A study was instigated to test whether grazing herbivores have evolved effective strategies to reduce parasite ingestion and to assess the effects of parasitism on these strategies. Two choice trials, each using five animals parasitized with O. circumcincta and five parasite naïve animals, were conducted to investigate cues used by sheep to avoid grazing swards contaminated with faeces. Animals were presented with pairs of artificial swards (36 × 21 cm) and allowed to graze for short periods. In the first trial, four quantities (0 g, 5 g, 15 g and 25 g), and in the second trial a control (no faeces) and three age classes (0, 10 and 21 days old), of faeces were tested against each other. Increasing amount of faeces per sward tray was associated with a reduced proportion of bites taken from the sward and reduced bite depth and mass. The minimum amount of faeces at which sheep showed significant levels of rejection was 15 g. Decreasing age of faeces was associated with a reduced proportion of bites taken from the sward, reduced bite depth and mass. This presented the paradox that grazing swards contaminated with young faeces presented least risk of parasitism, yet fresh faeces presented the strongest stimulus for sward rejection. Parasitism altered animal grazing behaviour with parasitized animals becoming more selective when avoiding contaminated swards, taking smaller bites at reduced bite rates compared with non-infected animals. The enhancement of faeces avoidance behaviours shown by parasitized animals could act to reduce further intake of parasites and suggests that grazing behaviour is affected by nematode infection.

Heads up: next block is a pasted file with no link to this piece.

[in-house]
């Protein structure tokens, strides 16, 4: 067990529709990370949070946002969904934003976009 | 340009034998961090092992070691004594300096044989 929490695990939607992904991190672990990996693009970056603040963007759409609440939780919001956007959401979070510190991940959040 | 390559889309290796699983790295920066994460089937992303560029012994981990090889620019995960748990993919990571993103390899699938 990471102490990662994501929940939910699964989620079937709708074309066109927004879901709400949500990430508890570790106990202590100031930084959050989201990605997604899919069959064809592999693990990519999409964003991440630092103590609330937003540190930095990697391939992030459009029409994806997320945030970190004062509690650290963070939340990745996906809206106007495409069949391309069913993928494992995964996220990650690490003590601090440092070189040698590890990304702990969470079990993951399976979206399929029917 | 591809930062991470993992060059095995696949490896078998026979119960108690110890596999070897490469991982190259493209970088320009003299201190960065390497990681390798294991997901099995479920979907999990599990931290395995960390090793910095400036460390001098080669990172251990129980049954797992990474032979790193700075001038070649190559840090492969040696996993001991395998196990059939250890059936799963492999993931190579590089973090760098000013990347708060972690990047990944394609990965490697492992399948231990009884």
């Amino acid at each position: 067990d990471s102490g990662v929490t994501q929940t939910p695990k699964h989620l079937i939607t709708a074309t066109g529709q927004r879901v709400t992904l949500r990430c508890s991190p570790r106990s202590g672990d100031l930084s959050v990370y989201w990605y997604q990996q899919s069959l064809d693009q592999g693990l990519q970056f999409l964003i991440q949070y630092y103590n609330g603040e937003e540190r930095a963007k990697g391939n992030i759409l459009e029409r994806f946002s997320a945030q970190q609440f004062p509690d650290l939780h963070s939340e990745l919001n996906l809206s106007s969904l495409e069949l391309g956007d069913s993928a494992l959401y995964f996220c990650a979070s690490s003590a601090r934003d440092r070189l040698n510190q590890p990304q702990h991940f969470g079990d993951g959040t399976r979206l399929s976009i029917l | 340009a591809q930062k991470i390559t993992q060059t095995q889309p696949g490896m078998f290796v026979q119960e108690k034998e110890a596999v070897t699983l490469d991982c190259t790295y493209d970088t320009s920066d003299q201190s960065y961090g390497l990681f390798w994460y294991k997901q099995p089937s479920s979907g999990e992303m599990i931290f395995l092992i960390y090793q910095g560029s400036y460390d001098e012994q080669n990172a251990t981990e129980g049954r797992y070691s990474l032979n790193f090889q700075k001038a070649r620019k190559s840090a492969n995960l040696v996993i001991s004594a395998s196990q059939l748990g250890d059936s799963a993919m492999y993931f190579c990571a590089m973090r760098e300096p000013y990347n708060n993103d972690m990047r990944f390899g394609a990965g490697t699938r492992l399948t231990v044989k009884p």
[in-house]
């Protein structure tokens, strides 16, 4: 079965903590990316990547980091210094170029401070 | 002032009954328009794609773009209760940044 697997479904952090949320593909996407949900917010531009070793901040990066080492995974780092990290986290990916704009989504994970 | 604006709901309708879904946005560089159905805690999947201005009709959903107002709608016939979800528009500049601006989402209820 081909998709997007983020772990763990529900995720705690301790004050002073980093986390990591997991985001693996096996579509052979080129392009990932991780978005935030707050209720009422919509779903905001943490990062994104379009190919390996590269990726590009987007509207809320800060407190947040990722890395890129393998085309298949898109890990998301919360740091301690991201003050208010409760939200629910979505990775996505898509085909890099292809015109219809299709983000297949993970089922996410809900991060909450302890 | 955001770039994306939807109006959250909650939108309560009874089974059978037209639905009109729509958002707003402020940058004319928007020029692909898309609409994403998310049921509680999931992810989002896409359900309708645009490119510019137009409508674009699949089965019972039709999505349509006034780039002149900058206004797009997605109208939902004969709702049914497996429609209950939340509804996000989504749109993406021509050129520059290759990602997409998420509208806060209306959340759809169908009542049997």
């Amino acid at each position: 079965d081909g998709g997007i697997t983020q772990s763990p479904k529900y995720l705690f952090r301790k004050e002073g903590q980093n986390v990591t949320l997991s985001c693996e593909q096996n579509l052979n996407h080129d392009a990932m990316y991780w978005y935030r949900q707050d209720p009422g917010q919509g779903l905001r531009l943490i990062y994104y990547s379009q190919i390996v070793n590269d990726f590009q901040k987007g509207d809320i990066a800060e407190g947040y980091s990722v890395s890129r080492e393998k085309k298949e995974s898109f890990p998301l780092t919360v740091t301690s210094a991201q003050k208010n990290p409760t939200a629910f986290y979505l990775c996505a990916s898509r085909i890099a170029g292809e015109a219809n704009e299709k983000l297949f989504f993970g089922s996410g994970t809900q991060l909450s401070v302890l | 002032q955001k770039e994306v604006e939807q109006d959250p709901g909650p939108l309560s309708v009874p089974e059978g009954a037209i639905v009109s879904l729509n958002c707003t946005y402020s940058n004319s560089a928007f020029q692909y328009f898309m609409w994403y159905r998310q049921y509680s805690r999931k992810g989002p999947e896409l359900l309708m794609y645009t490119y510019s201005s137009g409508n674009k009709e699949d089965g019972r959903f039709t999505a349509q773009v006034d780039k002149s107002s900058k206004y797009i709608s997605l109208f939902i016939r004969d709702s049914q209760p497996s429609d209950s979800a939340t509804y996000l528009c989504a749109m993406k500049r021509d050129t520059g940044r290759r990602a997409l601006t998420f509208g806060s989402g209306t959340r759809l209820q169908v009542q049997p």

- Ostertagia circumcincta
- Selective grazing